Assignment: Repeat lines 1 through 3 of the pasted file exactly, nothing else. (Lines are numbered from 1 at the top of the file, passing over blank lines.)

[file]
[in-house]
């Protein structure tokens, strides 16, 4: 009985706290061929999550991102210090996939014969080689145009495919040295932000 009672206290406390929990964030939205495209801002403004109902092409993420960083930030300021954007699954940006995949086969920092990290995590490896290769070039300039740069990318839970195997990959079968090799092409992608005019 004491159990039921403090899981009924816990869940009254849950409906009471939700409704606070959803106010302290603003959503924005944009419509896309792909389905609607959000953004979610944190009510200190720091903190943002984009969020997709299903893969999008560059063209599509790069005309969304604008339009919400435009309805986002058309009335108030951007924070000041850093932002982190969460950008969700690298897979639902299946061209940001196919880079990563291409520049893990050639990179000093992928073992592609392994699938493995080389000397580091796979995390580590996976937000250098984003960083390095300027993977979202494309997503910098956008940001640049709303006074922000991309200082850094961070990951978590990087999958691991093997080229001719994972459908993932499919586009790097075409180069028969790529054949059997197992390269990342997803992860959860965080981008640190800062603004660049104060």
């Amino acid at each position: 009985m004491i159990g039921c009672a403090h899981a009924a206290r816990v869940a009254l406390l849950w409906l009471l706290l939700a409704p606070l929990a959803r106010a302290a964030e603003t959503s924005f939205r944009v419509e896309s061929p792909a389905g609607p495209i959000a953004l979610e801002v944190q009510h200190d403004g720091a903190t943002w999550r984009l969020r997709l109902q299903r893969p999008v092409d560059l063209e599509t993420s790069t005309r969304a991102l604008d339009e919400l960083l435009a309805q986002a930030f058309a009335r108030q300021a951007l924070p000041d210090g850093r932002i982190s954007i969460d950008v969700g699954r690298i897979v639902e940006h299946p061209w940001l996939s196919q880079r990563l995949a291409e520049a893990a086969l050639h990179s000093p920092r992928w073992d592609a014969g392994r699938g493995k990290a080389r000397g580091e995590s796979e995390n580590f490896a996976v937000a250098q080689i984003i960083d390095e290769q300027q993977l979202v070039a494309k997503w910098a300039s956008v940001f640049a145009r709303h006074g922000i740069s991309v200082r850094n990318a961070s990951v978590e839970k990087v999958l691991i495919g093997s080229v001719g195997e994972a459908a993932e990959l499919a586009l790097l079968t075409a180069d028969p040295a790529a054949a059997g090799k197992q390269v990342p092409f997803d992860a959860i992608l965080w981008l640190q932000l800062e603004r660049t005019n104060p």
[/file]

[in-house]
């Protein structure tokens, strides 16, 4: 009985706290061929999550991102210090996939014969080689145009495919040295932000 009672206290406390929990964030939205495209801002403004109902092409993420960083930030300021954007699954940006995949086969920092990290995590490896290769070039300039740069990318839970195997990959079968090799092409992608005019 004491159990039921403090899981009924816990869940009254849950409906009471939700409704606070959803106010302290603003959503924005944009419509896309792909389905609607959000953004979610944190009510200190720091903190943002984009969020997709299903893969999008560059063209599509790069005309969304604008339009919400435009309805986002058309009335108030951007924070000041850093932002982190969460950008969700690298897979639902299946061209940001196919880079990563291409520049893990050639990179000093992928073992592609392994699938493995080389000397580091796979995390580590996976937000250098984003960083390095300027993977979202494309997503910098956008940001640049709303006074922000991309200082850094961070990951978590990087999958691991093997080229001719994972459908993932499919586009790097075409180069028969790529054949059997197992390269990342997803992860959860965080981008640190800062603004660049104060």
């Amino acid at each position: 009985m004491i159990g039921c009672a403090h899981a009924a206290r816990v869940a009254l406390l849950w409906l009471l706290l939700a409704p606070l929990a959803r106010a302290a964030e603003t959503s924005f939205r944009v419509e896309s061929p792909a389905g609607p495209i959000a953004l979610e801002v944190q009510h200190d403004g720091a903190t943002w999550r984009l969020r997709l109902q299903r893969p999008v092409d560059l063209e599509t993420s790069t005309r969304a991102l604008d339009e919400l960083l435009a309805q986002a930030f058309a009335r108030q300021a951007l924070p000041d210090g850093r932002i982190s954007i969460d950008v969700g699954r690298i897979v639902e940006h299946p061209w940001l996939s196919q880079r990563l995949a291409e520049a893990a086969l050639h990179s000093p920092r992928w073992d592609a014969g392994r699938g493995k990290a080389r000397g580091e995590s796979e995390n580590f490896a996976v937000a250098q080689i984003i960083d390095e290769q300027q993977l979202v070039a494309k997503w910098a300039s956008v940001f640049a145009r709303h006074g922000i740069s991309v200082r850094n990318a961070s990951v978590e839970k990087v999958l691991i495919g093997s080229v001719g195997e994972a459908a993932e990959l499919a586009l790097l079968t075409a180069d028969p040295a790529a054949a059997g090799k197992q390269v990342p092409f997803d992860a959860i992608l965080w981008l640190q932000l800062e603004r660049t005019n104060p």